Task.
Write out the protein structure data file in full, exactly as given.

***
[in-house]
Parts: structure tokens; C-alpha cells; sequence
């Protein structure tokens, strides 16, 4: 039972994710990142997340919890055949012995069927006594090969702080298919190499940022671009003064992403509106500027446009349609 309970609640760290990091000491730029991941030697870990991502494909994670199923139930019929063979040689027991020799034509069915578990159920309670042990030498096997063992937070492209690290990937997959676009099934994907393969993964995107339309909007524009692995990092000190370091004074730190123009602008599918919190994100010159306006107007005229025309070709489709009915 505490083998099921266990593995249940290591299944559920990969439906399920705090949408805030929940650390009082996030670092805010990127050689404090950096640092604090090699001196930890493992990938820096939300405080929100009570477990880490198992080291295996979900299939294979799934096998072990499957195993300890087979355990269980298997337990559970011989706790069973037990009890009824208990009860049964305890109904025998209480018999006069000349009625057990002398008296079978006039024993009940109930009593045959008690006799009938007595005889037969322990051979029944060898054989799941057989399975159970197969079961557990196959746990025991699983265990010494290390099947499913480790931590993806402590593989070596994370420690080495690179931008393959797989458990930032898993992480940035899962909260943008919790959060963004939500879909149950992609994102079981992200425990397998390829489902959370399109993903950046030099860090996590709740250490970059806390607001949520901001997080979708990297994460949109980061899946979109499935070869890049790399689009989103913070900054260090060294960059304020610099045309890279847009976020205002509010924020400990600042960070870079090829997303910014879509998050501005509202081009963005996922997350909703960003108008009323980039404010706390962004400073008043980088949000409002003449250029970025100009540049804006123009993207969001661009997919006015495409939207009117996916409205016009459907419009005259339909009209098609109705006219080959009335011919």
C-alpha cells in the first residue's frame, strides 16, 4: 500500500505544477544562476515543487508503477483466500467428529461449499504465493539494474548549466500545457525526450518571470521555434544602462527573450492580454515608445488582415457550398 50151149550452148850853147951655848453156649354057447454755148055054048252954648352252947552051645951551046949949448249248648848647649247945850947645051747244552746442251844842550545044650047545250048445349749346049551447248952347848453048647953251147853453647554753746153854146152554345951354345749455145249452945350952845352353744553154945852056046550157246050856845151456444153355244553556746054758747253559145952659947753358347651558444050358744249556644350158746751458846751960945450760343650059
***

[in-house]
Parts: structure tokens; C-alpha cells; sequence
């Protein structure tokens, strides 16, 4: 039972994710990142997340919890055949012995069927006594090969702080298919190499940022671009003064992403509106500027446009349609 309970609640760290990091000491730029991941030697870990991502494909994670199923139930019929063979040689027991020799034509069915578990159920309670042990030498096997063992937070492209690290990937997959676009099934994907393969993964995107339309909007524009692995990092000190370091004074730190123009602008599918919190994100010159306006107007005229025309070709489709009915 505490083998099921266990593995249940290591299944559920990969439906399920705090949408805030929940650390009082996030670092805010990127050689404090950096640092604090090699001196930890493992990938820096939300405080929100009570477990880490198992080291295996979900299939294979799934096998072990499957195993300890087979355990269980298997337990559970011989706790069973037990009890009824208990009860049964305890109904025998209480018999006069000349009625057990002398008296079978006039024993009940109930009593045959008690006799009938007595005889037969322990051979029944060898054989799941057989399975159970197969079961557990196959746990025991699983265990010494290390099947499913480790931590993806402590593989070596994370420690080495690179931008393959797989458990930032898993992480940035899962909260943008919790959060963004939500879909149950992609994102079981992200425990397998390829489902959370399109993903950046030099860090996590709740250490970059806390607001949520901001997080979708990297994460949109980061899946979109499935070869890049790399689009989103913070900054260090060294960059304020610099045309890279847009976020205002509010924020400990600042960070870079090829997303910014879509998050501005509202081009963005996922997350909703960003108008009323980039404010706390962004400073008043980088949000409002003449250029970025100009540049804006123009993207969001661009997919006015495409939207009117996916409205016009459907419009005259339909009209098609109705006219080959009335011919």
C-alpha cells in the first residue's frame, strides 16, 4: 500500500505544477544562476515543487508503477483466500467428529461449499504465493539494474548549466500545457525526450518571470521555434544602462527573450492580454515608445488582415457550398 50151149550452148850853147951655848453156649354057447454755148055054048252954648352252947552051645951551046949949448249248648848647649247945850947645051747244552746442251844842550545044650047545250048445349749346049551447248952347848453048647953251147853453647554753746153854146152554345951354345749455145249452945350952845352353744553154945852056046550157246050856845151456444153355244553556746054758747253559145952659947753358347651558444050358744249556644350158746751458846751960945450760343650059